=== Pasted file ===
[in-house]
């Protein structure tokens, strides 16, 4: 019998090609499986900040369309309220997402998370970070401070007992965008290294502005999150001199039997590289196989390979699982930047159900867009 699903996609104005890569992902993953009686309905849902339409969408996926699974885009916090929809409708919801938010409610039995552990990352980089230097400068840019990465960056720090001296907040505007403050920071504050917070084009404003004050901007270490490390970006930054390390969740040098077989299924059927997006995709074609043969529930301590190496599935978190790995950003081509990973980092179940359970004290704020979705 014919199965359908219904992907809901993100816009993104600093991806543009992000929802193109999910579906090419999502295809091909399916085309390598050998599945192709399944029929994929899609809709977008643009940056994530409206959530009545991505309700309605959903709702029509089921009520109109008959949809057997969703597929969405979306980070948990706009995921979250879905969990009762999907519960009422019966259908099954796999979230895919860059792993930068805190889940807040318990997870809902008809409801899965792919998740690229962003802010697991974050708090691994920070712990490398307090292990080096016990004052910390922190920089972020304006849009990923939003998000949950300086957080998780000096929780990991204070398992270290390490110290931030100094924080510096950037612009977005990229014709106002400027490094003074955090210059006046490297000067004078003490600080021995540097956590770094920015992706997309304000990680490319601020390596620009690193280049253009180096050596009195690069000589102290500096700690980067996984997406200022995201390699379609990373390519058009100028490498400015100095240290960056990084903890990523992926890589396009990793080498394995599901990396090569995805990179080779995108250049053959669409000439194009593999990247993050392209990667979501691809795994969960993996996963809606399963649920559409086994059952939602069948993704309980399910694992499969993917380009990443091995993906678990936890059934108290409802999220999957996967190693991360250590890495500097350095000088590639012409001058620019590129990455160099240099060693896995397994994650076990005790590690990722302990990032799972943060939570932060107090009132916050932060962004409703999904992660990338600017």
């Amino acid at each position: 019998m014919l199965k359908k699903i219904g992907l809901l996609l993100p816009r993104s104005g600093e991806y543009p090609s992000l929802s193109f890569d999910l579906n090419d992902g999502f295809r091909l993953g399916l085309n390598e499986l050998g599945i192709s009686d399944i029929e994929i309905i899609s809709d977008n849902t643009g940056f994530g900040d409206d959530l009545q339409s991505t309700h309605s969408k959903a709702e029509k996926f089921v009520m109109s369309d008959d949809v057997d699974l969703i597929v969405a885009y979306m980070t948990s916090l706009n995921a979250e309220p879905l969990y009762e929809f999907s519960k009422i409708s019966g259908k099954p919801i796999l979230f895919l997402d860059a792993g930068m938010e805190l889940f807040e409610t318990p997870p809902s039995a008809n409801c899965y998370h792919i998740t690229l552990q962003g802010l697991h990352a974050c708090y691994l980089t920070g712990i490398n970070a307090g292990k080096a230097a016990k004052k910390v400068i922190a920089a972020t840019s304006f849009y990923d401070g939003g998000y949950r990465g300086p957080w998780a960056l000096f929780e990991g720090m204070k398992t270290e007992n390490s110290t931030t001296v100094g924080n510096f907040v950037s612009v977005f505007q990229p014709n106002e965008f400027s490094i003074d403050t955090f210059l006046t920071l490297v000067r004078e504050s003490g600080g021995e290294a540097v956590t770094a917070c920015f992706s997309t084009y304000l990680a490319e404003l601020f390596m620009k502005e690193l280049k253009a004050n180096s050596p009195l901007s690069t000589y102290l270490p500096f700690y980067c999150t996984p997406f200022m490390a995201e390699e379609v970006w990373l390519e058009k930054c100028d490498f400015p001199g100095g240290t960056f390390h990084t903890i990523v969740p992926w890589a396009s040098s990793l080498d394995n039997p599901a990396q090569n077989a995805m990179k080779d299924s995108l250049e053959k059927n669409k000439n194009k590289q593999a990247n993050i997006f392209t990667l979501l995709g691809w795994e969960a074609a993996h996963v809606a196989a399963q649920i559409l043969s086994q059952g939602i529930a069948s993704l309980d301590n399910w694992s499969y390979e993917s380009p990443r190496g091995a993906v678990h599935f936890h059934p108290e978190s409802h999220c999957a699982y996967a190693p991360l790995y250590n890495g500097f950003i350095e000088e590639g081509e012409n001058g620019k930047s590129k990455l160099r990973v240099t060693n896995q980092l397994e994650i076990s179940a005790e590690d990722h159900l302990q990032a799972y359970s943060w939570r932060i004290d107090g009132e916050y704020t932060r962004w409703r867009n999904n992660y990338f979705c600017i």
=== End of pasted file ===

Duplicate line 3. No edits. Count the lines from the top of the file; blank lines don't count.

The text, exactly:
């Amino acid at each position: 019998m014919l199965k359908k699903i219904g992907l809901l996609l993100p816009r993104s104005g600093e991806y543009p090609s992000l929802s193109f890569d999910l579906n090419d992902g999502f295809r091909l993953g399916l085309n390598e499986l050998g599945i192709s009686d399944i029929e994929i309905i899609s809709d977008n849902t643009g940056f994530g900040d409206d959530l009545q339409s991505t309700h309605s969408k959903a709702e029509k996926f089921v009520m109109s369309d008959d949809v057997d699974l969703i597929v969405a885009y979306m980070t948990s916090l706009n995921a979250e309220p879905l969990y009762e929809f999907s519960k009422i409708s019966g259908k099954p919801i796999l979230f895919l997402d860059a792993g930068m938010e805190l889940f807040e409610t318990p997870p809902s039995a008809n409801c899965y998370h792919i998740t690229l552990q962003g802010l697991h990352a974050c708090y691994l980089t920070g712990i490398n970070a307090g292990k080096a230097a016990k004052k910390v400068i922190a920089a972020t840019s304006f849009y990923d401070g939003g998000y949950r990465g300086p957080w998780a960056l000096f929780e990991g720090m204070k398992t270290e007992n390490s110290t931030t001296v100094g924080n510096f907040v950037s612009v977005f505007q990229p014709n106002e965008f400027s490094i003074d403050t955090f210059l006046t920071l490297v000067r004078e504050s003490g600080g021995e290294a540097v956590t770094a917070c920015f992706s997309t084009y304000l990680a490319e404003l601020f390596m620009k502005e690193l280049k253009a004050n180096s050596p009195l901007s690069t000589y102290l270490p500096f700690y980067c999150t996984p997406f200022m490390a995201e390699e379609v970006w990373l390519e058009k930054c100028d490498f400015p001199g100095g240290t960056f390390h990084t903890i990523v969740p992926w890589a396009s040098s990793l080498d394995n039997p599901a990396q090569n077989a995805m990179k080779d299924s995108l250049e053959k059927n669409k000439n194009k590289q593999a990247n993050i997006f392209t990667l979501l995709g691809w795994e969960a074609a993996h996963v809606a196989a399963q649920i559409l043969s086994q059952g939602i529930a069948s993704l309980d301590n399910w694992s499969y390979e993917s380009p990443r190496g091995a993906v678990h599935f936890h059934p108290e978190s409802h999220c999957a699982y996967a190693p991360l790995y250590n890495g500097f950003i350095e000088e590639g081509e012409n001058g620019k930047s590129k990455l160099r990973v240099t060693n896995q980092l397994e994650i076990s179940a005790e590690d990722h159900l302990q990032a799972y359970s943060w939570r932060i004290d107090g009132e916050y704020t932060r962004w409703r867009n999904n992660y990338f979705c600017i």